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Our A-Z of property related jargon is designed to help you familiarise yourself with property terminology you might come across during the letting or renting process.

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An agent generally refers to the person that acts on behalf of the landlord who may be involved in the letting, sales, rent collection, property management or any services related to estate agency.

Association of Residential Letting Agents (ARLA)

ARLA is the professional and regulatory body for letting agents in the UK. The Frost Partnership is an ARLA licensed letting agent. ARLA is the only professional body that is solely concerned with the regulation of Letting Agents, and for 25 years has been actively promoting the highest standards across every aspect of residential letting and management. ARLA member firms are required to work within the codes of practice, which covers the key stages of Letting and Management of property.

Break clause

A break clause is an important clause in a lease that provides either or both parties the ability to terminate the lease early on the service of notice.

Buy-to-let mortgage

Generally buy-to-let mortgages require a deposit of 15-25% of the property’s market value and the mortgage lender will base your mortgage off the investment potential of your property not your salary.


Conversion is when a property layout is changed to accommodate self-contained flats, bedsits or maisonettes.


If you live in the country in the UK you may not have access to public sewers so a cesspit captures sewerage from the property. Cesspits are typically emptied on a monthly basis.

Client money protection (CMP)

CMP is an insurance scheme that covers any money handled by your letting agent, whether you are a landlord, tenant or other client. Provided by professional bodies such as ARLA. Please click here for details of The Frost Partnership’s Client Money Protection


The commission is the estate agent's fee for successfully completing the rental of a property.

Common areas

Area of land or buildings, such as gardens, hallways, recreational facilities and parking areas, where more than one resident shares access.

Contents insurance

This is insurance which a tenant should consider to protect their belongings such as furniture, jewellery, pictures and items of value against fire, damage and theft. You should ask for it to include cover to re-house you in the event of fire or flood damage rendering the let property uninhabitable.

Council tax

Tax charged to the person living in the property such as the tenant (or property owner if the property is empty). It is a contribution to local services such as police, waste collection and the fire service. The council tax varies depending on the property’s value and is set annually by the individual Local Authority and paid monthly.


The covenants are rules and regulations governing the property, contained in its Title Deeds or Lease.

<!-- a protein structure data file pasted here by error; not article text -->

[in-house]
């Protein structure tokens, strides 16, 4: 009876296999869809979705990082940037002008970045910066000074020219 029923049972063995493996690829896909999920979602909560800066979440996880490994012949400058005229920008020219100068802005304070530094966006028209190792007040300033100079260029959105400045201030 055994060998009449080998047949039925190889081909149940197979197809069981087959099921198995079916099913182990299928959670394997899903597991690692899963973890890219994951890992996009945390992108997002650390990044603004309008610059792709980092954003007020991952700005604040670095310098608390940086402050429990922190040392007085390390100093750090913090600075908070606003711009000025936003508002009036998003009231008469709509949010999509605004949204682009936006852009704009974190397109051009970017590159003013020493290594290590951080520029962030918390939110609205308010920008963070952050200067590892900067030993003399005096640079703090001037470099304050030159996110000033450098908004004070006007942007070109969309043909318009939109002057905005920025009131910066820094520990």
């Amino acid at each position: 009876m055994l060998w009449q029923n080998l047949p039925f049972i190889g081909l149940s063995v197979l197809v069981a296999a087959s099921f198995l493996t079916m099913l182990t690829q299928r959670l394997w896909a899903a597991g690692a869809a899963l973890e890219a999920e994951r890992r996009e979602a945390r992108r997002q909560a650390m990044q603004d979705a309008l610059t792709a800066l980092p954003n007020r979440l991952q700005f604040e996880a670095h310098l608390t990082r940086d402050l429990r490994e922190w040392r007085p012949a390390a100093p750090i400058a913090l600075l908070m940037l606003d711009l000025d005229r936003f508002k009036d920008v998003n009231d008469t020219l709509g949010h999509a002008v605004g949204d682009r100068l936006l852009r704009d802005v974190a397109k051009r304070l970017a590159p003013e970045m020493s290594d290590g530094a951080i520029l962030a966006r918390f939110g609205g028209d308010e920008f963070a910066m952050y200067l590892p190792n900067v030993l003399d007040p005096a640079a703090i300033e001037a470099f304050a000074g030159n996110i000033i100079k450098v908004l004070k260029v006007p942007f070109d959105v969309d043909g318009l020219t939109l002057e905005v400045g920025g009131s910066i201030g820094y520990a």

Credit check

The procedure by which a check is made on the credit history of an applicant, usually conducted by one of the large dedicated credit rating agencies. The check will reveal history of credit card repayments, outstanding debts, arrears and County Court Judgments.


Term used to describe a property that stands alone and is separated from all others.


At the end of a tenancy a check out will be carried out and a schedule of dilapidations is produced. This details the differences between the condition of the property and its contents at the start of the tenancy and that of the same at the end of the tenancy, save for fair wear and tear.

Draft tenancy agreement

Preliminary version of the tenancy agreement contract.

Energy Performance Certificate (EPC)

The action of selling or letting a property in the UK requires an EPC from the owner or landlord. The EPC assesses the energy performance of a property by reviewing how the building is constructed, insulated, heated, ventilated and the types of fuel used which contributes to its carbon dioxide emissions. An EPC report measures the energy efficiency of a property using a scale of A-G and the report advises owners how to achieve a better EPC rating.

Fixtures and fittings

Fixtures and fittings is a loose term relating to all non-structural items included in the purchase of a property.


A guarantor is a person who promises to pay the borrower's debt if the borrower defaults.

Household insurance

An insurance policy that protects against loss or damage to the property caused by fire, some natural causes and acts of vandalism.


Inventories are created before a tenant moves into a rented property. It is an essential service which protects both the tenant and landlord. Inventories detail the condition of the property and any items the landlord has left in the property during the tenancy. The inventory is referred to before the tenant moves in (check-in) and when the tenant moves out (check out). They are paid for by both the tenant, and the landlord.